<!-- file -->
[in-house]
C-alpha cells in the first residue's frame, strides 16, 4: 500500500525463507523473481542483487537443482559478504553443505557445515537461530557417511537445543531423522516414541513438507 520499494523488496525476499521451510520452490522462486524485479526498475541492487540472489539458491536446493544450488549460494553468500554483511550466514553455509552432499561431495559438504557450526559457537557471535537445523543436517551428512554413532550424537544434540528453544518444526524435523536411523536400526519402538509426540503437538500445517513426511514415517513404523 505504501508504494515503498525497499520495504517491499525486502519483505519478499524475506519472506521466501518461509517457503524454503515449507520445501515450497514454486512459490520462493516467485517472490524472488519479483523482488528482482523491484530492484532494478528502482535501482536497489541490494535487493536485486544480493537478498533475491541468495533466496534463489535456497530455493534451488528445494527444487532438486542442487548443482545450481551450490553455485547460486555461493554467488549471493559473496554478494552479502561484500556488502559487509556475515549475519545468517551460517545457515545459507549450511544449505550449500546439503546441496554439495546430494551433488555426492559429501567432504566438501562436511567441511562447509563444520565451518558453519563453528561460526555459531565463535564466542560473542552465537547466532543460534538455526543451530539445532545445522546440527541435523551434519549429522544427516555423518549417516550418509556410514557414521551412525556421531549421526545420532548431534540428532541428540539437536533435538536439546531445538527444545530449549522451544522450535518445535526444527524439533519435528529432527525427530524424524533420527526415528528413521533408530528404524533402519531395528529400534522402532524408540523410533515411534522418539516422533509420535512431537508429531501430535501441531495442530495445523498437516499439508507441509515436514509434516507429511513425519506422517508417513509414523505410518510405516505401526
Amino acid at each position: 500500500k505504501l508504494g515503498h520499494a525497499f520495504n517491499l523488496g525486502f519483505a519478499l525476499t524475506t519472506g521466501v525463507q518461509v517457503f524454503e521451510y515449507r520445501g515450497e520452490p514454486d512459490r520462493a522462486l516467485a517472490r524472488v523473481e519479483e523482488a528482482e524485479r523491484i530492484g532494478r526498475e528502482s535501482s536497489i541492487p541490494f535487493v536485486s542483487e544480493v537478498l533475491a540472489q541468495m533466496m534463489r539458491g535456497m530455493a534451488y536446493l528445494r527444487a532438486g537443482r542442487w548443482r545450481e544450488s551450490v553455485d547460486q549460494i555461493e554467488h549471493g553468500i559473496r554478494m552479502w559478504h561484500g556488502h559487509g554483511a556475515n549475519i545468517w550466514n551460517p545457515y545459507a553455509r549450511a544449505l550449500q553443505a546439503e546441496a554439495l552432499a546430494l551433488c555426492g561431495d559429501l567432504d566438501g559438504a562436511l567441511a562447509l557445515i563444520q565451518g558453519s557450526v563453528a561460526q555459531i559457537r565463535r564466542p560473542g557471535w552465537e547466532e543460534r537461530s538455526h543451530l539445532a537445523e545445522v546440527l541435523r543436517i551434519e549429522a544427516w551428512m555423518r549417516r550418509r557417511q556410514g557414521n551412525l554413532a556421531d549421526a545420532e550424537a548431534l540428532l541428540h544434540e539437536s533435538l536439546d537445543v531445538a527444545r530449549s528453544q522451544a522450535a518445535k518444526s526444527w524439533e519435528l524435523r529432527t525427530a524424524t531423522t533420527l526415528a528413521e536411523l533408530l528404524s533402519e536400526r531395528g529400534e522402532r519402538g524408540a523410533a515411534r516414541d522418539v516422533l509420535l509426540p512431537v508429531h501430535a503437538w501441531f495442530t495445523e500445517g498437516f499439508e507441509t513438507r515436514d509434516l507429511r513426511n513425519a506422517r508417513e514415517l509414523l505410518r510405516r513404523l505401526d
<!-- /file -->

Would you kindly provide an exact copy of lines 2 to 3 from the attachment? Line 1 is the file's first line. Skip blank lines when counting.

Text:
C-alpha cells in the first residue's frame, strides 16, 4: 500500500525463507523473481542483487537443482559478504553443505557445515537461530557417511537445543531423522516414541513438507 520499494523488496525476499521451510520452490522462486524485479526498475541492487540472489539458491536446493544450488549460494553468500554483511550466514553455509552432499561431495559438504557450526559457537557471535537445523543436517551428512554413532550424537544434540528453544518444526524435523536411523536400526519402538509426540503437538500445517513426511514415517513404523 505504501508504494515503498525497499520495504517491499525486502519483505519478499524475506519472506521466501518461509517457503524454503515449507520445501515450497514454486512459490520462493516467485517472490524472488519479483523482488528482482523491484530492484532494478528502482535501482536497489541490494535487493536485486544480493537478498533475491541468495533466496534463489535456497530455493534451488528445494527444487532438486542442487548443482545450481551450490553455485547460486555461493554467488549471493559473496554478494552479502561484500556488502559487509556475515549475519545468517551460517545457515545459507549450511544449505550449500546439503546441496554439495546430494551433488555426492559429501567432504566438501562436511567441511562447509563444520565451518558453519563453528561460526555459531565463535564466542560473542552465537547466532543460534538455526543451530539445532545445522546440527541435523551434519549429522544427516555423518549417516550418509556410514557414521551412525556421531549421526545420532548431534540428532541428540539437536533435538536439546531445538527444545530449549522451544522450535518445535526444527524439533519435528529432527525427530524424524533420527526415528528413521533408530528404524533402519531395528529400534522402532524408540523410533515411534522418539516422533509420535512431537508429531501430535501441531495442530495445523498437516499439508507441509515436514509434516507429511513425519506422517508417513509414523505410518510405516505401526
Amino acid at each position: 500500500k505504501l508504494g515503498h520499494a525497499f520495504n517491499l523488496g525486502f519483505a519478499l525476499t524475506t519472506g521466501v525463507q518461509v517457503f524454503e521451510y515449507r520445501g515450497e520452490p514454486d512459490r520462493a522462486l516467485a517472490r524472488v523473481e519479483e523482488a528482482e524485479r523491484i530492484g532494478r526498475e528502482s535501482s536497489i541492487p541490494f535487493v536485486s542483487e544480493v537478498l533475491a540472489q541468495m533466496m534463489r539458491g535456497m530455493a534451488y536446493l528445494r527444487a532438486g537443482r542442487w548443482r545450481e544450488s551450490v553455485d547460486q549460494i555461493e554467488h549471493g553468500i559473496r554478494m552479502w559478504h561484500g556488502h559487509g554483511a556475515n549475519i545468517w550466514n551460517p545457515y545459507a553455509r549450511a544449505l550449500q553443505a546439503e546441496a554439495l552432499a546430494l551433488c555426492g561431495d559429501l567432504d566438501g559438504a562436511l567441511a562447509l557445515i563444520q565451518g558453519s557450526v563453528a561460526q555459531i559457537r565463535r564466542p560473542g557471535w552465537e547466532e543460534r537461530s538455526h543451530l539445532a537445523e545445522v546440527l541435523r543436517i551434519e549429522a544427516w551428512m555423518r549417516r550418509r557417511q556410514g557414521n551412525l554413532a556421531d549421526a545420532e550424537a548431534l540428532l541428540h544434540e539437536s533435538l536439546d537445543v531445538a527444545r530449549s528453544q522451544a522450535a518445535k518444526s526444527w524439533e519435528l524435523r529432527t525427530a524424524t531423522t533420527l526415528a528413521e536411523l533408530l528404524s533402519e536400526r531395528g529400534e522402532r519402538g524408540a523410533a515411534r516414541d522418539v516422533l509420535l509426540p512431537v508429531h501430535a503437538w501441531f495442530t495445523e500445517g498437516f499439508e507441509t513438507r515436514d509434516l507429511r513426511n513425519a506422517r508417513e514415517l509414523l505410518r510405516r513404523l505401526d